On this page:
- Federally-Recognized Tribes: Working with CTP
- Manufacturers on Tribal Lands
- Retailers on Tribal Lands
- Traditional (Ceremonial) Tobacco Use
- Contact CTP
FDA's Center for Tobacco Products (CTP) understands the importance of collaboration and consultation, as appropriate, with federally-recognized tribal governments, per FDA Tribal Consultation Policy and Executive Order 13175, on the implementation and enforcement of the Tobacco Control Act and related regulations. CTP respects tribal sovereignty and honors the government-to-government relationship we have with federally-recognized American Indian and Alaska Native tribes.
American Indian and Alaska Native population has the highest prevalence of cigarette smoking (about 29%) compared to any other population group in the United States.1 We appreciate that many tribal governments have been working actively to reduce tobacco use within their tribes and to prevent smoking and other tobacco use among tribal youth. Through a collaborative partnership, we can protect the health of Native communities, including youth, by ensuring compliance with the Tobacco Control Act.
We maintain contact with Tribal stakeholders, including Tribal government leaders, Tribal health leaders, public health professionals, and other relevant federal agencies, by various methods:
- Consulting with Tribes through meetings, "Dear Tribal Leader" letters, and All Tribes’ Calls
- Providing technical assistance during face-to-face meetings or via teleconference
- Communicating through presentations, webinars, and email updates
- Arranging meet-and-greets
- Hosting and participating in listening sessions
- Awarding retail inspection contracts to tribes to conduct retail inspections within tribal jurisdictions
- Attending conferences hosted and/or sponsored by Tribal stakeholders
If you make, modify, mix, manufacture, fabricate, assemble, process, label, repack, relabel, or import any "tobacco product," then you are considered a tobacco product "manufacturer" and must comply with FDA's tobacco regulations for manufacturers, as applicable.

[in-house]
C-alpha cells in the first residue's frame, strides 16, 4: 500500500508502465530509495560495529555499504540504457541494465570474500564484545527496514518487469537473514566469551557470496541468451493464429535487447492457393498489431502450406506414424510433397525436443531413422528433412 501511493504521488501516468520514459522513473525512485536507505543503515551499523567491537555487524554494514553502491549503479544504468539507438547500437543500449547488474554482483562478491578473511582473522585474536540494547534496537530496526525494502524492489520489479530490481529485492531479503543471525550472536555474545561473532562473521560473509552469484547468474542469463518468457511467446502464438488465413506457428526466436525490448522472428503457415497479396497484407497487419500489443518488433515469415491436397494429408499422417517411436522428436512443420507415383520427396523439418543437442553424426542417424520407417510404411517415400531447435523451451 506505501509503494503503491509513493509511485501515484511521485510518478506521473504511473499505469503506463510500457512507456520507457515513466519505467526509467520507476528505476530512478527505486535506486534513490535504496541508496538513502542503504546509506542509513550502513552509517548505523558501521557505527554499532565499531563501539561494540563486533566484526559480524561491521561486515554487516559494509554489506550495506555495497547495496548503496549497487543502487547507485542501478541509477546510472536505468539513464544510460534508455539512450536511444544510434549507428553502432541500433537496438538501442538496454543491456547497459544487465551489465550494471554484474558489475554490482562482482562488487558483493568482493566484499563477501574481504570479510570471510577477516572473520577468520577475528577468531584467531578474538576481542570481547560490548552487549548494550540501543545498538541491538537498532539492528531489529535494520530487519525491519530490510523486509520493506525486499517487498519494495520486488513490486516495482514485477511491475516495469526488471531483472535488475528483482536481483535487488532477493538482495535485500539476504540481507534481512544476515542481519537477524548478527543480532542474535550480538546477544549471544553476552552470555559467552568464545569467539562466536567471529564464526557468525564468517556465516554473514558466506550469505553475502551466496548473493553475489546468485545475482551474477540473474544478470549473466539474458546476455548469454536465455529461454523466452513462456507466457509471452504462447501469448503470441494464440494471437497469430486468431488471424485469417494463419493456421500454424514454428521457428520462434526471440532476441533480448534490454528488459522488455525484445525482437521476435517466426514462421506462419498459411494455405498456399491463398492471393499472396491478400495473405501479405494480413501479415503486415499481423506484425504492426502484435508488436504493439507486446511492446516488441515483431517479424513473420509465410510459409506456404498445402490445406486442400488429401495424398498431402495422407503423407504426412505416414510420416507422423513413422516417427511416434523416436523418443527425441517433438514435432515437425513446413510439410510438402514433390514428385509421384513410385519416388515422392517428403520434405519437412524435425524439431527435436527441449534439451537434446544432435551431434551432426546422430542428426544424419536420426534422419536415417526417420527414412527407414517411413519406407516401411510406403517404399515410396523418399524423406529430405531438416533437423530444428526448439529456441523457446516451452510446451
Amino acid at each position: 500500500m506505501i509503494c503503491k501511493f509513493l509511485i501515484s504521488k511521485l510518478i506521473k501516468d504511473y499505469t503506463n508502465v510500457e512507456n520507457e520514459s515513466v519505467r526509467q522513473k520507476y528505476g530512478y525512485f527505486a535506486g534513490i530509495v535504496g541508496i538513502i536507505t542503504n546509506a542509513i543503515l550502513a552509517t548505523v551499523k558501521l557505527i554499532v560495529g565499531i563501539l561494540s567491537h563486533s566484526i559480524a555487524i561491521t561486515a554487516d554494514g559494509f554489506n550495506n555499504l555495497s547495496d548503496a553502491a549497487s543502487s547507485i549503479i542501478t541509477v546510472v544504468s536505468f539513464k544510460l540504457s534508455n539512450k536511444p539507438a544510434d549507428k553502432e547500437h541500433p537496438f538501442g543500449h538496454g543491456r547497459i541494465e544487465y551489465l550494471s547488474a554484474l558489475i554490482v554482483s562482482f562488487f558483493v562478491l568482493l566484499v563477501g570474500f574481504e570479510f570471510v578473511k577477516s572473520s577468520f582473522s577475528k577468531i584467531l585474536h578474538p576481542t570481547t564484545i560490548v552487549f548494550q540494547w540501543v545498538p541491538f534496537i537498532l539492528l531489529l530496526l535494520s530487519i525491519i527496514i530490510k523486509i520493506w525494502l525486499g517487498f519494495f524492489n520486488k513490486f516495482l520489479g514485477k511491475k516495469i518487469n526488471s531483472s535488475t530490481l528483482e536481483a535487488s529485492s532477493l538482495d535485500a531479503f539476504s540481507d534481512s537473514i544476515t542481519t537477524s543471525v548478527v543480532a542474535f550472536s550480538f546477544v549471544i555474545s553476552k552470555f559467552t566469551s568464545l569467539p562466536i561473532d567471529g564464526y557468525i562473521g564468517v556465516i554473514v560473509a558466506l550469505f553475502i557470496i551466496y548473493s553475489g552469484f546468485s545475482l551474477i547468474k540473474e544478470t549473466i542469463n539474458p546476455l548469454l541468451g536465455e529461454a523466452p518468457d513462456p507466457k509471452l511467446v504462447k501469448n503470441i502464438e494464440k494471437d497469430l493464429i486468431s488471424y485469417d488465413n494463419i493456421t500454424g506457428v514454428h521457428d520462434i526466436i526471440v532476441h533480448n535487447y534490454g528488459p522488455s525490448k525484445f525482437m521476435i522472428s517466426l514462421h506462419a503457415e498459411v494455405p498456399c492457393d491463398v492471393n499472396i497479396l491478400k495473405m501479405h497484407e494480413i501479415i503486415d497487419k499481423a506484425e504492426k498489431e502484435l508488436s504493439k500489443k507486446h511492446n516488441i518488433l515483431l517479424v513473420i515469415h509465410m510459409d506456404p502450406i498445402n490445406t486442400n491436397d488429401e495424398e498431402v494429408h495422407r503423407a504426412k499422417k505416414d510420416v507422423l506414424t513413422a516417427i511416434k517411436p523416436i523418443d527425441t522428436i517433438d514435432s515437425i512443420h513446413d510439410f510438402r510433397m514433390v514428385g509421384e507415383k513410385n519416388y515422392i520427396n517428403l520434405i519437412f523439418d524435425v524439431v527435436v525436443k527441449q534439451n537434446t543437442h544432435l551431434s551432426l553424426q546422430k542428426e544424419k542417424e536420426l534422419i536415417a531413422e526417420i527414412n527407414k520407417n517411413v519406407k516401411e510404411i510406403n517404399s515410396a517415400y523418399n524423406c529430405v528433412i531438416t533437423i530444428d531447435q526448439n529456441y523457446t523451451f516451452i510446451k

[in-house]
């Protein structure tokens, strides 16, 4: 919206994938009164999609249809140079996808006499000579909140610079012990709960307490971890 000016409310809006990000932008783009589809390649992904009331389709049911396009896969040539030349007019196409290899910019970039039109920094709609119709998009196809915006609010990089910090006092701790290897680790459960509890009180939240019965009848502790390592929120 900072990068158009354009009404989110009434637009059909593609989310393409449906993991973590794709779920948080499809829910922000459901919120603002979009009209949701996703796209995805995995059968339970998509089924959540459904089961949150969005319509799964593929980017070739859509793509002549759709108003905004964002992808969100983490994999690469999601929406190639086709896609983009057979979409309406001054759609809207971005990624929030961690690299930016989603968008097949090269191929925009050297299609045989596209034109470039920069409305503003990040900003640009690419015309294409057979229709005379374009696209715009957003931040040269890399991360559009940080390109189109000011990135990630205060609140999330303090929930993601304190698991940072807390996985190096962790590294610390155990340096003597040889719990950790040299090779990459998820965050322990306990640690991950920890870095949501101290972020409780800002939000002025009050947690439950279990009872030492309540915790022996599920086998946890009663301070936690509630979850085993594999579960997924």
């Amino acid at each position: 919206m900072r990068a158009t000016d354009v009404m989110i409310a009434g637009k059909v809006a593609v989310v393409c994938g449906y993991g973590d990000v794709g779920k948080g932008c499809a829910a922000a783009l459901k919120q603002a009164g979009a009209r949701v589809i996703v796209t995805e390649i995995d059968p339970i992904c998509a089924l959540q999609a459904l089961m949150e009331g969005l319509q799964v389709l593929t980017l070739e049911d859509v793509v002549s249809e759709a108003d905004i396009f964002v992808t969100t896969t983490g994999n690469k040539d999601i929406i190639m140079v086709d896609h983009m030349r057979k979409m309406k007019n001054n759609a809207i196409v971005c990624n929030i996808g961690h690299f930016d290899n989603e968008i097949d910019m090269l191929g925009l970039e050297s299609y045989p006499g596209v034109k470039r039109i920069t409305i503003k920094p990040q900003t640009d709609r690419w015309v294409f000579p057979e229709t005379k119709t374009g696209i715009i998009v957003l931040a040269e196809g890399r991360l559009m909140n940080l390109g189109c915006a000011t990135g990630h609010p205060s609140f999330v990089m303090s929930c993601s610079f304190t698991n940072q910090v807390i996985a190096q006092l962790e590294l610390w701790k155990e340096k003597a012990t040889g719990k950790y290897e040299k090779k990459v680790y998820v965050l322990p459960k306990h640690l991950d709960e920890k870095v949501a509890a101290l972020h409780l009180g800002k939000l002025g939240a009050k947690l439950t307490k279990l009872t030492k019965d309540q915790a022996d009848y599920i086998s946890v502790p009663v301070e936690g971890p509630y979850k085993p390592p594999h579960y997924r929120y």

FDA inspects establishments engaged in the manufacture, compounding, or processing of regulated tobacco products to determine a manufacturer's compliance with FDA regulations.
Retailers on tribal lands must comply with all applicable federal laws and regulations for retailers.
Retail Inspections on Tribal Lands
FDA inspects tobacco retailers to determine a retailer's compliance with FDA regulations.
FDA is authorized to award tobacco retail inspection contracts to States, Tribes, Territories, and third parties to conduct retail inspections. FDA has awarded contracts within Tribal jurisdictions to help enforce Tobacco Control Act regulations within those jurisdictions. FDA may also use its own personnel to conduct retailer inspections.
The Tobacco Control Act specifically prohibits FDA from contracting with any state to exercise enforcement authority under the Tobacco Control Act in Indian Country without the express written consent from the tribe involved.
The FDA does not regulate the use of traditional (ceremonial) tobacco. The FDA understands and respects the use of traditional tobacco by Native tribes.
We invite tribes to engage in a collaborative and respectful government‐to‐government approach to the implementation and enforcement of the Tobacco Control Act and its regulations.
- Eshael Johnson, Stakeholder Relations Director
- General Resources for Manufacturers, Compliance, etc.
- Disputes? Conflicts? Not Sure Who To Contact? Contact our Ombudsman:
- Call: 1-877-CTP-1373
- Write: Center for Tobacco Products Food and Drug Administration
Document Control Center
10903 New Hampshire Avenue
Building 71, Room G335
Silver Spring, MD 20993-0002
- FDA Tribal Affairs
- Fact Sheet: The Center for Tobacco Products and Native Communities
- Family Smoking Prevention and Tobacco Control Act
- Executive Order 13175: Consultation and Coordination With Indian Tribal Governments
- Compliance, Enforcement, and Training
- Rules, Regulations and Guidance
1. Centers for Disease Control and Prevention (CDC). Current cigarette smoking among adults – United States, 2005-2014. Morbidity and Mortality Weekly Report. 2015; 64(44):1233-1240.